Pedro was privileged to privately guide two wonderful ladies through the stunning landscapes of the Eyre Peninsula recently. The Eyre Peninsula is one of the most beautiful unspoilt regions of Australia. It covers over 2000 kilometres of South Australia’s western coast, including the Nullarbor Plain and stretches into the Outback. It’s especially known for its rugged coastline, beautiful bays and beach towns, marine wildlife, fishing and fresh seafood.
One of the major draws of the Eyre Peninsula is the remoteness of the region; we saw not one other human being in three days while exploring the Gawler Ranges National Park.
Then there was the fecundity of the wildlife; at Kangaluna Camp we were blessed to see emu with chicks plus kangaroos with joeys in their pouches drinking 20 feet from where we were eating breakfast. On safari we encountered 700-800 big Red and Eastern Grey kangaroos bounding through the countryside of an afternoon. Emus numbering 10-15 in a mob were common place.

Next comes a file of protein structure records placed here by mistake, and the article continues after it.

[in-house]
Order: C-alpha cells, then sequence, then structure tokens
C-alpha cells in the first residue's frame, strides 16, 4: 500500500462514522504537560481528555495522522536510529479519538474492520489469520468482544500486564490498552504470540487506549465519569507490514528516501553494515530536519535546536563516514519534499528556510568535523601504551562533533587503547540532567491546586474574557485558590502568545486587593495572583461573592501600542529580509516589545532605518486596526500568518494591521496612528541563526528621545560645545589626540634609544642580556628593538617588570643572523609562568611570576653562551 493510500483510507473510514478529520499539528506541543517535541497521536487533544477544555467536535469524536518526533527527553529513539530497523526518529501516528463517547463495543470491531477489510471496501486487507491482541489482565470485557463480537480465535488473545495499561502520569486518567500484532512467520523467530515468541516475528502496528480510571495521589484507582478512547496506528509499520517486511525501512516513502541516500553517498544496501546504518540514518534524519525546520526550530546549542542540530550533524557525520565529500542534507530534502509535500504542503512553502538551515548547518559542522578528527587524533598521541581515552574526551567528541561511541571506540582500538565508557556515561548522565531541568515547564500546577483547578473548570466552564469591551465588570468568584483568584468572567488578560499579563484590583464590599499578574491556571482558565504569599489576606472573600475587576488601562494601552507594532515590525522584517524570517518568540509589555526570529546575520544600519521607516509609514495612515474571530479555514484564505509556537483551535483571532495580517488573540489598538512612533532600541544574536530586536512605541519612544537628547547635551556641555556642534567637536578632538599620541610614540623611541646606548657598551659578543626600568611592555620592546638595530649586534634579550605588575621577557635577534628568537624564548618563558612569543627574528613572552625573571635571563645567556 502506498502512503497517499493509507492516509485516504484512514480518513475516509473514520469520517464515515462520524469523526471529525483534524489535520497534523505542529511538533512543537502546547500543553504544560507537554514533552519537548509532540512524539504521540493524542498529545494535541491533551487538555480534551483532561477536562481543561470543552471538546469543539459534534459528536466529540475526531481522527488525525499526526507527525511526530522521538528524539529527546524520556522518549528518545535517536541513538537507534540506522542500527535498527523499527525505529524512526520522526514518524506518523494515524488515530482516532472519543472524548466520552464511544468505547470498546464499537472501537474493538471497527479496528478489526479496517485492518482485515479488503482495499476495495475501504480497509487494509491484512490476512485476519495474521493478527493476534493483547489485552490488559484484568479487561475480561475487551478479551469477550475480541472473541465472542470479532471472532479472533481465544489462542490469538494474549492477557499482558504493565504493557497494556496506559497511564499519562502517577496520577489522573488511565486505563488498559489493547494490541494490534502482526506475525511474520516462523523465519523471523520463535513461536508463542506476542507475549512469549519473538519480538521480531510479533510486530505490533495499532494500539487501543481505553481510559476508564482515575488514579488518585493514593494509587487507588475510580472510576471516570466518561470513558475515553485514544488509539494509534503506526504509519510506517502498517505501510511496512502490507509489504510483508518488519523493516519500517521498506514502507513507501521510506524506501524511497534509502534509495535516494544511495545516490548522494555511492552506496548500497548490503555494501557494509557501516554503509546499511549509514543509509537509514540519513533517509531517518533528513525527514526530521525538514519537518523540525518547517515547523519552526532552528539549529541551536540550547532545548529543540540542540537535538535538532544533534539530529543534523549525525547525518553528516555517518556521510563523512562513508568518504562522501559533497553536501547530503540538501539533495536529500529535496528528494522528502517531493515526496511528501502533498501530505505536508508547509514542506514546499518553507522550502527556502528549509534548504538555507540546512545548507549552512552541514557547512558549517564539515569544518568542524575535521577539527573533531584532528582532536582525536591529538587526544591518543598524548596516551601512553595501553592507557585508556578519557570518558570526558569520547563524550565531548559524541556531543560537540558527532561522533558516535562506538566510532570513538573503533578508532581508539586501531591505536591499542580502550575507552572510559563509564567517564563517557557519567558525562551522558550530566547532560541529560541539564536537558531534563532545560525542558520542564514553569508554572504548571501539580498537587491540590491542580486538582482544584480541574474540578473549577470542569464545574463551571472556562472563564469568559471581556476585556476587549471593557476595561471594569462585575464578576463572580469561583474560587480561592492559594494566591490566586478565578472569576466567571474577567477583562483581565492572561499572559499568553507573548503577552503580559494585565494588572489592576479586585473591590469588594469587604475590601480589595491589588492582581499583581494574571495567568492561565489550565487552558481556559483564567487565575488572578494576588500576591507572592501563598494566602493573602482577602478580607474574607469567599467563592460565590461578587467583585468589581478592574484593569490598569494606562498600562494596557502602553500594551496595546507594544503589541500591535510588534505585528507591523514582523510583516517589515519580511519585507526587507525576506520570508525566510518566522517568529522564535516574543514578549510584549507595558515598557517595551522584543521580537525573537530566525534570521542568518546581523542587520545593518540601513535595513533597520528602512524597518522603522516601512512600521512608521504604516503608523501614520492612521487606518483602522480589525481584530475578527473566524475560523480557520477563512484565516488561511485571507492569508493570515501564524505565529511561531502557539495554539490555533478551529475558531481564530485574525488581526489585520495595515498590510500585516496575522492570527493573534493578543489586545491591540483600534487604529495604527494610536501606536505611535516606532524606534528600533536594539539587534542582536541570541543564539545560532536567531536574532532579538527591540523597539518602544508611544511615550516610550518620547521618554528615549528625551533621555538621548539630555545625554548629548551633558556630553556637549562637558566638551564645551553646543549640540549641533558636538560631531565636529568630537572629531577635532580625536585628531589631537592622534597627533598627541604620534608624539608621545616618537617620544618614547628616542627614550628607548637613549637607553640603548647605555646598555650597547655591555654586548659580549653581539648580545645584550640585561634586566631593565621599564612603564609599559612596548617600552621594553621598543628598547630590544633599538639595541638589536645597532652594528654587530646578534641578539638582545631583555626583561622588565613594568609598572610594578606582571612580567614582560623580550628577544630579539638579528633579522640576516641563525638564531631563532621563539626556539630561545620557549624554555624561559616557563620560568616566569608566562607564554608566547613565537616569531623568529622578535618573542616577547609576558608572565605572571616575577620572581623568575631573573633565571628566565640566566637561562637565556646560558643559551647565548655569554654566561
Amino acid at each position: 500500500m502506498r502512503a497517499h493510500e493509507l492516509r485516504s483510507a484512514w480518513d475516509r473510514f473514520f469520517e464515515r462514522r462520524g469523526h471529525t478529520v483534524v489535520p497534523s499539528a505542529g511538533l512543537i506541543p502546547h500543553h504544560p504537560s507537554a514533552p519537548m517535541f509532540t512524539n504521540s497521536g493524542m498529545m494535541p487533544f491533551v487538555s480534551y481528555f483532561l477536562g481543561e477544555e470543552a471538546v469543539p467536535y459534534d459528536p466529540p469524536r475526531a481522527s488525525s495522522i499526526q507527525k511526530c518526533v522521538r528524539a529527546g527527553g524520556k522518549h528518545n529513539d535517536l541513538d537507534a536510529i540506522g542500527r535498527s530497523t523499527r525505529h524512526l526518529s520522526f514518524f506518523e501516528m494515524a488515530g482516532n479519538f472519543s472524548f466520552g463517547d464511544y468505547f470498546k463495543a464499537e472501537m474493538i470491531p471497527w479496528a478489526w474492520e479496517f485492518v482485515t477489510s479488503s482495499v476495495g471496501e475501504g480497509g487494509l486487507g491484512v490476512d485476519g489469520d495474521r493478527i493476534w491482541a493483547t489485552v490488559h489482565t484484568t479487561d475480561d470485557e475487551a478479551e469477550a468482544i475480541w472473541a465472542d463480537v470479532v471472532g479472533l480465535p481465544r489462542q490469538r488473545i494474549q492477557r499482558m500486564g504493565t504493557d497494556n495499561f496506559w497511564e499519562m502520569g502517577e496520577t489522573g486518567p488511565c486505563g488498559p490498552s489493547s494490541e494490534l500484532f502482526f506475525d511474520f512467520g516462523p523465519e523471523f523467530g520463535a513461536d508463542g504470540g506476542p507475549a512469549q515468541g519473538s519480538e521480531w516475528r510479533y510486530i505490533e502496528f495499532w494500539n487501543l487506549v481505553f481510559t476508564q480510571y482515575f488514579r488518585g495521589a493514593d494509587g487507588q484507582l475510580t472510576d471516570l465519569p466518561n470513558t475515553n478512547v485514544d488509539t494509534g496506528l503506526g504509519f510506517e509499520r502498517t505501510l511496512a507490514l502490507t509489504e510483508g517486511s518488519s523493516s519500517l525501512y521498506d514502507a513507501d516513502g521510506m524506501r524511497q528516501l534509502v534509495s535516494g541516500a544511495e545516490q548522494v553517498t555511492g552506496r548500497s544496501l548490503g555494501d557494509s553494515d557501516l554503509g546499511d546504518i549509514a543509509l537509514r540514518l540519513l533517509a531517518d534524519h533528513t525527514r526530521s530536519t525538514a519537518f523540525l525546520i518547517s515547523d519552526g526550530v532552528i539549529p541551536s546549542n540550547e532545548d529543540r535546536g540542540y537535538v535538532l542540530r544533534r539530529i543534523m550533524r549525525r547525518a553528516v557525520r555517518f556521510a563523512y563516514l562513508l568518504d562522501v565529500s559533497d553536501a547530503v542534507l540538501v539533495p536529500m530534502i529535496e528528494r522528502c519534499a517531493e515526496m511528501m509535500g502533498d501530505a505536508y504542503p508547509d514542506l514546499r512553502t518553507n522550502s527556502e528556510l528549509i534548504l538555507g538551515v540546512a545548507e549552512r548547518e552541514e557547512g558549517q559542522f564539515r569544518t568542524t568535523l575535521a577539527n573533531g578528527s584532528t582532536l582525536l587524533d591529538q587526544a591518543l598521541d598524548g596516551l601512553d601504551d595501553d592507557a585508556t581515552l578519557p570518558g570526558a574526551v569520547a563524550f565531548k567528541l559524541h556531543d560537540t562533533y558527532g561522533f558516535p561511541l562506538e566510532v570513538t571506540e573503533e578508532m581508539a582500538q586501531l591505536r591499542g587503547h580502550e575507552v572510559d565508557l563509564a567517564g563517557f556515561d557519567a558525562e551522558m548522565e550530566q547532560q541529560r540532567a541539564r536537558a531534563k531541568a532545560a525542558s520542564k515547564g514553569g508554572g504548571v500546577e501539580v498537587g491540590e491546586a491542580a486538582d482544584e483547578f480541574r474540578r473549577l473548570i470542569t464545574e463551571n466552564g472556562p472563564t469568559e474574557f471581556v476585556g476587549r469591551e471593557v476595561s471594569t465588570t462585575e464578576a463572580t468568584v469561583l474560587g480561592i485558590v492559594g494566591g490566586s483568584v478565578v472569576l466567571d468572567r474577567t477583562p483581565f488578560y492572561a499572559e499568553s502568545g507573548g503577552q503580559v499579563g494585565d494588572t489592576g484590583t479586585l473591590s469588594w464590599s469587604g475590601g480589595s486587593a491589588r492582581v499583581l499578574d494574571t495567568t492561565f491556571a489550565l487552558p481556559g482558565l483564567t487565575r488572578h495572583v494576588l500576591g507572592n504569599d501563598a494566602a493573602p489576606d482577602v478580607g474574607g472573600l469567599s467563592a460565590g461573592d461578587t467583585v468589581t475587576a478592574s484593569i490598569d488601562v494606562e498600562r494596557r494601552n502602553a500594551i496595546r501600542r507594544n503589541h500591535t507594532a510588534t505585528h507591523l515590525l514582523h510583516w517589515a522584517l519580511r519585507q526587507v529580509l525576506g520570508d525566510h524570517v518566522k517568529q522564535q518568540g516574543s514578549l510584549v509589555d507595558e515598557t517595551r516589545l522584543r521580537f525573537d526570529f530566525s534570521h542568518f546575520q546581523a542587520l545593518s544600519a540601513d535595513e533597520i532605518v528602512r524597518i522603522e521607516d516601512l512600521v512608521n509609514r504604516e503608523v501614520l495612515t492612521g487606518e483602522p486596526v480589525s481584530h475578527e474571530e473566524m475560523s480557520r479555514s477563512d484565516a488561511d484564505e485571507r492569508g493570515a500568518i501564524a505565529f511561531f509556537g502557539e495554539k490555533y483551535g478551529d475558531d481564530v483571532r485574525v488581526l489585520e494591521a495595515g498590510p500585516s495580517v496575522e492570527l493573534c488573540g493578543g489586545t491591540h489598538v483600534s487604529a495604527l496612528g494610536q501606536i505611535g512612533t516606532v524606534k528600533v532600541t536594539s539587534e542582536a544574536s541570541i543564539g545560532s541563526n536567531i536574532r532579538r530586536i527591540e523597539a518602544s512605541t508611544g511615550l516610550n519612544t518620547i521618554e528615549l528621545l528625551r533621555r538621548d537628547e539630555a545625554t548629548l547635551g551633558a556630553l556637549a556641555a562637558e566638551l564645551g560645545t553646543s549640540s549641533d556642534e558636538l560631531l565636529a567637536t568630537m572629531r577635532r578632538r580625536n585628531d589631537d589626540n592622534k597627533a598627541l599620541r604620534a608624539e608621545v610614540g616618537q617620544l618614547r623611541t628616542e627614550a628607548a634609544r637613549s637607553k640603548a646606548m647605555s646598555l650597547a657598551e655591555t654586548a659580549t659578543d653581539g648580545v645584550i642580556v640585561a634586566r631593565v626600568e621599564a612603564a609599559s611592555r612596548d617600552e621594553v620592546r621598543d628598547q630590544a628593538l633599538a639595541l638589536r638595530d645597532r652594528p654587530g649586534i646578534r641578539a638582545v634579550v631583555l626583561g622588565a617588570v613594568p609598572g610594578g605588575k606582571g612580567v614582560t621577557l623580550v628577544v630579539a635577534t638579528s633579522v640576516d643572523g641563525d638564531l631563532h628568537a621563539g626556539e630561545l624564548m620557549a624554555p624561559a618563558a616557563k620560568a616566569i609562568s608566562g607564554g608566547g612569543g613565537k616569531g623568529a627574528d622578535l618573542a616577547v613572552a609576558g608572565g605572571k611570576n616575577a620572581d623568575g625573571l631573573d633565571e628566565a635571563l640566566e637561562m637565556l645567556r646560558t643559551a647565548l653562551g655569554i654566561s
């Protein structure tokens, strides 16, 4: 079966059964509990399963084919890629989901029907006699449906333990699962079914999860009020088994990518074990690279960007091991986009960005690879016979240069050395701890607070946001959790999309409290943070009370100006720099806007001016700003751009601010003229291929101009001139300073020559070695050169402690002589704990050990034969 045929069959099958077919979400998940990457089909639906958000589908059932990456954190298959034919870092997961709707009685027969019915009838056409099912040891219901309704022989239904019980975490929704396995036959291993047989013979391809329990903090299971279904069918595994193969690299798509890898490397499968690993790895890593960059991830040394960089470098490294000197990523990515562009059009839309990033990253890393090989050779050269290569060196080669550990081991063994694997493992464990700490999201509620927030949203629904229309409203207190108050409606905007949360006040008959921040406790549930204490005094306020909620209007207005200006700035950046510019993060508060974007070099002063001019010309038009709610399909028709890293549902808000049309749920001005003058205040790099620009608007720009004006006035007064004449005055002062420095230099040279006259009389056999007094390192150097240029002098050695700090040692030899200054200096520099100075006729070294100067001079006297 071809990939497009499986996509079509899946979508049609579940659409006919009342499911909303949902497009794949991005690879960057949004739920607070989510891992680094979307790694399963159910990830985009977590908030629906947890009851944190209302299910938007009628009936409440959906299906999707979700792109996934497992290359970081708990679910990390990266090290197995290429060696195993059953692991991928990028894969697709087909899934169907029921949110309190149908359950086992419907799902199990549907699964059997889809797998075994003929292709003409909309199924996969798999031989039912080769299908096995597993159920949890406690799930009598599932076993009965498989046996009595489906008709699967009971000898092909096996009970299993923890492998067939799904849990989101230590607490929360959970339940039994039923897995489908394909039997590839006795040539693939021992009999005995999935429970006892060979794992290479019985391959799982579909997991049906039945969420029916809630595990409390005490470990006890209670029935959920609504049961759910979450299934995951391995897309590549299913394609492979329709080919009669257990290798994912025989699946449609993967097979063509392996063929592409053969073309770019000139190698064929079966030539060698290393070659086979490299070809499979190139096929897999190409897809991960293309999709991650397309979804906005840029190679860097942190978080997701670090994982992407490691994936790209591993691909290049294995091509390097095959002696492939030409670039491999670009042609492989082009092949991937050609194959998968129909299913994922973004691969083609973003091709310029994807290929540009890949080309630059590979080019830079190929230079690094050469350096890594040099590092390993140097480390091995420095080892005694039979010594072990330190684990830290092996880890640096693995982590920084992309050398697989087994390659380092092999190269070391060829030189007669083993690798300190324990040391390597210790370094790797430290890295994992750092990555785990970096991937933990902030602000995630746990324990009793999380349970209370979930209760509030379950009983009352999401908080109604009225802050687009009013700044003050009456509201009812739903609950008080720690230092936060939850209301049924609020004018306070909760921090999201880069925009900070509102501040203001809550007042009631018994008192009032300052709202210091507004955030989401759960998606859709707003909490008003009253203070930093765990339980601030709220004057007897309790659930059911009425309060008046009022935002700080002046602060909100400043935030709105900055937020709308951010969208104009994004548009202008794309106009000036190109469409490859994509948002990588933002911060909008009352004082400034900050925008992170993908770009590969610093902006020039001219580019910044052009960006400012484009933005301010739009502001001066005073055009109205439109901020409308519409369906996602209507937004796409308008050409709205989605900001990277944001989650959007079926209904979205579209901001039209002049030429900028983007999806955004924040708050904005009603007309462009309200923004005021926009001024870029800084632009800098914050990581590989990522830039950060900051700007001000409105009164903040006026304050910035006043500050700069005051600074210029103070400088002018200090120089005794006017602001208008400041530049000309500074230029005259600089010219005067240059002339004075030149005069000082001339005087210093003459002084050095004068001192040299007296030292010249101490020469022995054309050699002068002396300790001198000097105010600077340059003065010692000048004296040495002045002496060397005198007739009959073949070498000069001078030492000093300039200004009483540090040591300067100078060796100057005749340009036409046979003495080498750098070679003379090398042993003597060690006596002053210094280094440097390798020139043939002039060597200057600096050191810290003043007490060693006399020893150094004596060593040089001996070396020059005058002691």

The blinding white salt lake scenery of Lake Gairdner offers a massive contrast to the red of the Outback soil and colourful wildflower blossoms. Equally as stunning was the Milky Way in the southern night sky; with no extraneous light the stars were absolutely brilliant.
Within a 1 hour drive the contrast of the coastal waterways, miles of endless, untrammelled beaches interspersed by towering cliffs offers very grand scenery. The waters abound in seafood so we relished in the bounty of abalone, oysters, fresh sashimi tuna and crayfish.
At Mikkira Station we encountered dozens of koala sitting so low in branches one could look them in the eye, I have not encountered this anywhere else in Australia.
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